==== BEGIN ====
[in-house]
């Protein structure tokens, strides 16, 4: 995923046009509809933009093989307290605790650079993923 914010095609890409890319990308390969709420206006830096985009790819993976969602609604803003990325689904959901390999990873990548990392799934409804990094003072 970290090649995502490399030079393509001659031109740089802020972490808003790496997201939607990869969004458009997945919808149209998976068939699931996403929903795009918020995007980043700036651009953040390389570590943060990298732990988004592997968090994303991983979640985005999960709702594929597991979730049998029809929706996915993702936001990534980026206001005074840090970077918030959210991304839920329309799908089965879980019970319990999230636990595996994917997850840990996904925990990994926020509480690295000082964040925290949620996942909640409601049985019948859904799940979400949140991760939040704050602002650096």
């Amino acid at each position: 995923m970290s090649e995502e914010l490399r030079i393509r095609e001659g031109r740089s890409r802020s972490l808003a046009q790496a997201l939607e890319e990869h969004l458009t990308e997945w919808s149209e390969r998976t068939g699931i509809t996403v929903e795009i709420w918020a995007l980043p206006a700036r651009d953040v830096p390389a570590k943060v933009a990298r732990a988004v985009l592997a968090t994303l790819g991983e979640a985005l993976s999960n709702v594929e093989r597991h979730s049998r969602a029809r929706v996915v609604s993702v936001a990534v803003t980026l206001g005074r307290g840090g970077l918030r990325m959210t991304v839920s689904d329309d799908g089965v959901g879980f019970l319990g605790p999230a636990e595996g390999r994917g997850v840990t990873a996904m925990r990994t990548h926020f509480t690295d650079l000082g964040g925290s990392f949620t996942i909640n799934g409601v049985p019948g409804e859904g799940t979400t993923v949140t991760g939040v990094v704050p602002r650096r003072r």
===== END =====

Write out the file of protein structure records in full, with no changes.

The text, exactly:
[in-house]
């Protein structure tokens, strides 16, 4: 995923046009509809933009093989307290605790650079993923 914010095609890409890319990308390969709420206006830096985009790819993976969602609604803003990325689904959901390999990873990548990392799934409804990094003072 970290090649995502490399030079393509001659031109740089802020972490808003790496997201939607990869969004458009997945919808149209998976068939699931996403929903795009918020995007980043700036651009953040390389570590943060990298732990988004592997968090994303991983979640985005999960709702594929597991979730049998029809929706996915993702936001990534980026206001005074840090970077918030959210991304839920329309799908089965879980019970319990999230636990595996994917997850840990996904925990990994926020509480690295000082964040925290949620996942909640409601049985019948859904799940979400949140991760939040704050602002650096």
């Amino acid at each position: 995923m970290s090649e995502e914010l490399r030079i393509r095609e001659g031109r740089s890409r802020s972490l808003a046009q790496a997201l939607e890319e990869h969004l458009t990308e997945w919808s149209e390969r998976t068939g699931i509809t996403v929903e795009i709420w918020a995007l980043p206006a700036r651009d953040v830096p390389a570590k943060v933009a990298r732990a988004v985009l592997a968090t994303l790819g991983e979640a985005l993976s999960n709702v594929e093989r597991h979730s049998r969602a029809r929706v996915v609604s993702v936001a990534v803003t980026l206001g005074r307290g840090g970077l918030r990325m959210t991304v839920s689904d329309d799908g089965v959901g879980f019970l319990g605790p999230a636990e595996g390999r994917g997850v840990t990873a996904m925990r990994t990548h926020f509480t690295d650079l000082g964040g925290s990392f949620t996942i909640n799934g409601v049985p019948g409804e859904g799940t979400t993923v949140t991760g939040v990094v704050p602002r650096r003072r």